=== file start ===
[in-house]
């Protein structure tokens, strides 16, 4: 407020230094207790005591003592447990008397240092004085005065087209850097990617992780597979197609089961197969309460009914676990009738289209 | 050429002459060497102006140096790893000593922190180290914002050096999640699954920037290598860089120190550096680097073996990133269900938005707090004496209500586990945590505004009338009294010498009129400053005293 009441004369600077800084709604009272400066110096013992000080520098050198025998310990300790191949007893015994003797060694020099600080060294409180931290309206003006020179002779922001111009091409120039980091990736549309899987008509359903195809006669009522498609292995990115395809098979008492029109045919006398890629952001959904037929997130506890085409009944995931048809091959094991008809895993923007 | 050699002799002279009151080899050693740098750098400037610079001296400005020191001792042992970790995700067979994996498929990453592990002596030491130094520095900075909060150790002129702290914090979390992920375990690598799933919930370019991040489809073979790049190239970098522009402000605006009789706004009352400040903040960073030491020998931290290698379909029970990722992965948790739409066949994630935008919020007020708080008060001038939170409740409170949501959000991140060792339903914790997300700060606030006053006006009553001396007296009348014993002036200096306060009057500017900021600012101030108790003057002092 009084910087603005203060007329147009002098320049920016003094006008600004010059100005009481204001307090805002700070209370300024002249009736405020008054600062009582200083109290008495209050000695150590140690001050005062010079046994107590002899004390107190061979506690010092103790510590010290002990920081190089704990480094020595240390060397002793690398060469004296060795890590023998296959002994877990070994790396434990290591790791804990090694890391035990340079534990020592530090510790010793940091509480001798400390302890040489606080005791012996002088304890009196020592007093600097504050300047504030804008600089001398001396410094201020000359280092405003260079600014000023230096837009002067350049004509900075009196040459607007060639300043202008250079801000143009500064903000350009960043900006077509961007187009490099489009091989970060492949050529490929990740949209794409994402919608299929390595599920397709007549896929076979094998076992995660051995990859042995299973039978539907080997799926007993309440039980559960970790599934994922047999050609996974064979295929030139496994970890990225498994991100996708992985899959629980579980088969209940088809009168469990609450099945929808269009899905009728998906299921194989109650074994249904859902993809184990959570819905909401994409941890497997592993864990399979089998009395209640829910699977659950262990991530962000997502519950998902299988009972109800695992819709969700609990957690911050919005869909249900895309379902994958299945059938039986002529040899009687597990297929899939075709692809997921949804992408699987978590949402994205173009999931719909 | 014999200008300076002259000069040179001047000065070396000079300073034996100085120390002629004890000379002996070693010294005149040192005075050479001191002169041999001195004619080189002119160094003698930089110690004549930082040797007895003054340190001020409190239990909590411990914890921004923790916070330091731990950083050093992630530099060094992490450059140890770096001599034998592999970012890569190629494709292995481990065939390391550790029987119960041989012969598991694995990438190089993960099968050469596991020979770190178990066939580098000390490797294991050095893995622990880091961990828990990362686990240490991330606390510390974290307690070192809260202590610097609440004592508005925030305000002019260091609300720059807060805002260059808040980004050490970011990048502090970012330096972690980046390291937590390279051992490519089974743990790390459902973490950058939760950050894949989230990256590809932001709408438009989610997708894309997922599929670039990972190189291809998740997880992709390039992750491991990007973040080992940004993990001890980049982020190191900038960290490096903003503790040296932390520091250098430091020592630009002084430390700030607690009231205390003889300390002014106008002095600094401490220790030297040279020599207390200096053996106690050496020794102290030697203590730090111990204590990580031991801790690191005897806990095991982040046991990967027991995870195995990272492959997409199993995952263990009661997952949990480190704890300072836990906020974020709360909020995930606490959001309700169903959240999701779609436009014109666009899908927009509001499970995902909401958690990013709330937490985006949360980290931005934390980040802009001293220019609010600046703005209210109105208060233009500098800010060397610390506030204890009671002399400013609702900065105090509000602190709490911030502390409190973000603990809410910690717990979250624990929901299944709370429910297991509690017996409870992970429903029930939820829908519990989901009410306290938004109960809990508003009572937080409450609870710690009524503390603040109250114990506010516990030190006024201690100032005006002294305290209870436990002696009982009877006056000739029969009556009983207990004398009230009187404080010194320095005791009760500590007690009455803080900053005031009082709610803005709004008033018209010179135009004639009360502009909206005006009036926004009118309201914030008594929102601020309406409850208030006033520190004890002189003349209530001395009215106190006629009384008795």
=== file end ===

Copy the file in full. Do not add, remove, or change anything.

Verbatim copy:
[in-house]
């Protein structure tokens, strides 16, 4: 407020230094207790005591003592447990008397240092004085005065087209850097990617992780597979197609089961197969309460009914676990009738289209 | 050429002459060497102006140096790893000593922190180290914002050096999640699954920037290598860089120190550096680097073996990133269900938005707090004496209500586990945590505004009338009294010498009129400053005293 009441004369600077800084709604009272400066110096013992000080520098050198025998310990300790191949007893015994003797060694020099600080060294409180931290309206003006020179002779922001111009091409120039980091990736549309899987008509359903195809006669009522498609292995990115395809098979008492029109045919006398890629952001959904037929997130506890085409009944995931048809091959094991008809895993923007 | 050699002799002279009151080899050693740098750098400037610079001296400005020191001792042992970790995700067979994996498929990453592990002596030491130094520095900075909060150790002129702290914090979390992920375990690598799933919930370019991040489809073979790049190239970098522009402000605006009789706004009352400040903040960073030491020998931290290698379909029970990722992965948790739409066949994630935008919020007020708080008060001038939170409740409170949501959000991140060792339903914790997300700060606030006053006006009553001396007296009348014993002036200096306060009057500017900021600012101030108790003057002092 009084910087603005203060007329147009002098320049920016003094006008600004010059100005009481204001307090805002700070209370300024002249009736405020008054600062009582200083109290008495209050000695150590140690001050005062010079046994107590002899004390107190061979506690010092103790510590010290002990920081190089704990480094020595240390060397002793690398060469004296060795890590023998296959002994877990070994790396434990290591790791804990090694890391035990340079534990020592530090510790010793940091509480001798400390302890040489606080005791012996002088304890009196020592007093600097504050300047504030804008600089001398001396410094201020000359280092405003260079600014000023230096837009002067350049004509900075009196040459607007060639300043202008250079801000143009500064903000350009960043900006077509961007187009490099489009091989970060492949050529490929990740949209794409994402919608299929390595599920397709007549896929076979094998076992995660051995990859042995299973039978539907080997799926007993309440039980559960970790599934994922047999050609996974064979295929030139496994970890990225498994991100996708992985899959629980579980088969209940088809009168469990609450099945929808269009899905009728998906299921194989109650074994249904859902993809184990959570819905909401994409941890497997592993864990399979089998009395209640829910699977659950262990991530962000997502519950998902299988009972109800695992819709969700609990957690911050919005869909249900895309379902994958299945059938039986002529040899009687597990297929899939075709692809997921949804992408699987978590949402994205173009999931719909 | 014999200008300076002259000069040179001047000065070396000079300073034996100085120390002629004890000379002996070693010294005149040192005075050479001191002169041999001195004619080189002119160094003698930089110690004549930082040797007895003054340190001020409190239990909590411990914890921004923790916070330091731990950083050093992630530099060094992490450059140890770096001599034998592999970012890569190629494709292995481990065939390391550790029987119960041989012969598991694995990438190089993960099968050469596991020979770190178990066939580098000390490797294991050095893995622990880091961990828990990362686990240490991330606390510390974290307690070192809260202590610097609440004592508005925030305000002019260091609300720059807060805002260059808040980004050490970011990048502090970012330096972690980046390291937590390279051992490519089974743990790390459902973490950058939760950050894949989230990256590809932001709408438009989610997708894309997922599929670039990972190189291809998740997880992709390039992750491991990007973040080992940004993990001890980049982020190191900038960290490096903003503790040296932390520091250098430091020592630009002084430390700030607690009231205390003889300390002014106008002095600094401490220790030297040279020599207390200096053996106690050496020794102290030697203590730090111990204590990580031991801790690191005897806990095991982040046991990967027991995870195995990272492959997409199993995952263990009661997952949990480190704890300072836990906020974020709360909020995930606490959001309700169903959240999701779609436009014109666009899908927009509001499970995902909401958690990013709330937490985006949360980290931005934390980040802009001293220019609010600046703005209210109105208060233009500098800010060397610390506030204890009671002399400013609702900065105090509000602190709490911030502390409190973000603990809410910690717990979250624990929901299944709370429910297991509690017996409870992970429903029930939820829908519990989901009410306290938004109960809990508003009572937080409450609870710690009524503390603040109250114990506010516990030190006024201690100032005006002294305290209870436990002696009982009877006056000739029969009556009983207990004398009230009187404080010194320095005791009760500590007690009455803080900053005031009082709610803005709004008033018209010179135009004639009360502009909206005006009036926004009118309201914030008594929102601020309406409850208030006033520190004890002189003349209530001395009215106190006629009384008795």